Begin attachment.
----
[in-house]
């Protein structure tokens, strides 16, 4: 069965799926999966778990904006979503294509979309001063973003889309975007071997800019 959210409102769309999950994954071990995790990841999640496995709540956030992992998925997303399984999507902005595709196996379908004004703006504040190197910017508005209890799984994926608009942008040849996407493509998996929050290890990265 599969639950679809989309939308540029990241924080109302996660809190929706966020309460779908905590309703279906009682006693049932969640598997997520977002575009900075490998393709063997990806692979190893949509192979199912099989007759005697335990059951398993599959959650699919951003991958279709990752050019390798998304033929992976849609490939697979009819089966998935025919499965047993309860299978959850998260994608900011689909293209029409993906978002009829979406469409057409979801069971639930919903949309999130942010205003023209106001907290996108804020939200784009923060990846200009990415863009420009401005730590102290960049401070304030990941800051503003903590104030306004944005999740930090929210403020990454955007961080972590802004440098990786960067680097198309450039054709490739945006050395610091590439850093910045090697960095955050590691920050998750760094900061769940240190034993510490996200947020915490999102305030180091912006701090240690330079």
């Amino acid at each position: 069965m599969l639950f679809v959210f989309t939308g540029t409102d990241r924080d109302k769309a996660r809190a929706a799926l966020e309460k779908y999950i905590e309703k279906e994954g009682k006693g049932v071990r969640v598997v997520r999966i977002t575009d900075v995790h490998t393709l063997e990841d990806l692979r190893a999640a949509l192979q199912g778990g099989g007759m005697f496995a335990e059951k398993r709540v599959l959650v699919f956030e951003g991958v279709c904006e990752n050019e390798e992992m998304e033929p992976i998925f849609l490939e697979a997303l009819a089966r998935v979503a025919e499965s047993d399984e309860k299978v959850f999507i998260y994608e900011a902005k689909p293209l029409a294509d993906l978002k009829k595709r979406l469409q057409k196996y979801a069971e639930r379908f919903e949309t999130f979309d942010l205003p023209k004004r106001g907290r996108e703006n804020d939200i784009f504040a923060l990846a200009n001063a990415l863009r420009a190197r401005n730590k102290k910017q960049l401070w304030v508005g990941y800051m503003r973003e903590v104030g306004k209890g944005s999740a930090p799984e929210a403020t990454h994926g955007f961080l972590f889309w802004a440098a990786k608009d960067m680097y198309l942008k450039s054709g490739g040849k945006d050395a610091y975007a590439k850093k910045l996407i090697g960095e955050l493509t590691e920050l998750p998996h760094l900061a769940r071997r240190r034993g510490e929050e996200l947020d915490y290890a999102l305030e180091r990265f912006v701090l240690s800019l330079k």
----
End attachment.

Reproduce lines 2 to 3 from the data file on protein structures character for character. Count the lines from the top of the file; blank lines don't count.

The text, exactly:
């Protein structure tokens, strides 16, 4: 069965799926999966778990904006979503294509979309001063973003889309975007071997800019 959210409102769309999950994954071990995790990841999640496995709540956030992992998925997303399984999507902005595709196996379908004004703006504040190197910017508005209890799984994926608009942008040849996407493509998996929050290890990265 599969639950679809989309939308540029990241924080109302996660809190929706966020309460779908905590309703279906009682006693049932969640598997997520977002575009900075490998393709063997990806692979190893949509192979199912099989007759005697335990059951398993599959959650699919951003991958279709990752050019390798998304033929992976849609490939697979009819089966998935025919499965047993309860299978959850998260994608900011689909293209029409993906978002009829979406469409057409979801069971639930919903949309999130942010205003023209106001907290996108804020939200784009923060990846200009990415863009420009401005730590102290960049401070304030990941800051503003903590104030306004944005999740930090929210403020990454955007961080972590802004440098990786960067680097198309450039054709490739945006050395610091590439850093910045090697960095955050590691920050998750760094900061769940240190034993510490996200947020915490999102305030180091912006701090240690330079």
């Amino acid at each position: 069965m599969l639950f679809v959210f989309t939308g540029t409102d990241r924080d109302k769309a996660r809190a929706a799926l966020e309460k779908y999950i905590e309703k279906e994954g009682k006693g049932v071990r969640v598997v997520r999966i977002t575009d900075v995790h490998t393709l063997e990841d990806l692979r190893a999640a949509l192979q199912g778990g099989g007759m005697f496995a335990e059951k398993r709540v599959l959650v699919f956030e951003g991958v279709c904006e990752n050019e390798e992992m998304e033929p992976i998925f849609l490939e697979a997303l009819a089966r998935v979503a025919e499965s047993d399984e309860k299978v959850f999507i998260y994608e900011a902005k689909p293209l029409a294509d993906l978002k009829k595709r979406l469409q057409k196996y979801a069971e639930r379908f919903e949309t999130f979309d942010l205003p023209k004004r106001g907290r996108e703006n804020d939200i784009f504040a923060l990846a200009n001063a990415l863009r420009a190197r401005n730590k102290k910017q960049l401070w304030v508005g990941y800051m503003r973003e903590v104030g306004k209890g944005s999740a930090p799984e929210a403020t990454h994926g955007f961080l972590f889309w802004a440098a990786k608009d960067m680097y198309l942008k450039s054709g490739g040849k945006d050395a610091y975007a590439k850093k910045l996407i090697g960095e955050l493509t590691e920050l998750p998996h760094l900061a769940r071997r240190r034993g510490e929050e996200l947020d915490y290890a999102l305030e180091r990265f912006v701090l240690s800019l330079k």